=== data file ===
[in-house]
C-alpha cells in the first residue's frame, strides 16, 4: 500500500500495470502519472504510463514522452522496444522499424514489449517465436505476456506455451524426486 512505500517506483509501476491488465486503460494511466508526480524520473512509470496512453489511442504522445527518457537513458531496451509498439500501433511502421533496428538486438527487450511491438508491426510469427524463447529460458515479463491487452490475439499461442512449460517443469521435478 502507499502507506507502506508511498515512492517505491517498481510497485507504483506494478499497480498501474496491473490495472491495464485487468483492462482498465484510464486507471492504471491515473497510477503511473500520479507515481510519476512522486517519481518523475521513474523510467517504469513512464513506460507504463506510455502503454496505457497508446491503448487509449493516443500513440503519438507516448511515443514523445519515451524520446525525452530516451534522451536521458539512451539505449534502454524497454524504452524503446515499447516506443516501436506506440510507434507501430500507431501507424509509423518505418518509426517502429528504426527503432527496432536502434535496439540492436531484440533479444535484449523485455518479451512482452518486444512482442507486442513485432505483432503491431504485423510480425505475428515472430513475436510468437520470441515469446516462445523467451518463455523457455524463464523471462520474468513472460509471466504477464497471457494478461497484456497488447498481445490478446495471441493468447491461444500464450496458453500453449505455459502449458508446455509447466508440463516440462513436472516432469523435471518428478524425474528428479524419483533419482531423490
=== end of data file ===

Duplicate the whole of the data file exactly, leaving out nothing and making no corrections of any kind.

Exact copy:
[in-house]
C-alpha cells in the first residue's frame, strides 16, 4: 500500500500495470502519472504510463514522452522496444522499424514489449517465436505476456506455451524426486 512505500517506483509501476491488465486503460494511466508526480524520473512509470496512453489511442504522445527518457537513458531496451509498439500501433511502421533496428538486438527487450511491438508491426510469427524463447529460458515479463491487452490475439499461442512449460517443469521435478 502507499502507506507502506508511498515512492517505491517498481510497485507504483506494478499497480498501474496491473490495472491495464485487468483492462482498465484510464486507471492504471491515473497510477503511473500520479507515481510519476512522486517519481518523475521513474523510467517504469513512464513506460507504463506510455502503454496505457497508446491503448487509449493516443500513440503519438507516448511515443514523445519515451524520446525525452530516451534522451536521458539512451539505449534502454524497454524504452524503446515499447516506443516501436506506440510507434507501430500507431501507424509509423518505418518509426517502429528504426527503432527496432536502434535496439540492436531484440533479444535484449523485455518479451512482452518486444512482442507486442513485432505483432503491431504485423510480425505475428515472430513475436510468437520470441515469446516462445523467451518463455523457455524463464523471462520474468513472460509471466504477464497471457494478461497484456497488447498481445490478446495471441493468447491461444500464450496458453500453449505455459502449458508446455509447466508440463516440462513436472516432469523435471518428478524425474528428479524419483533419482531423490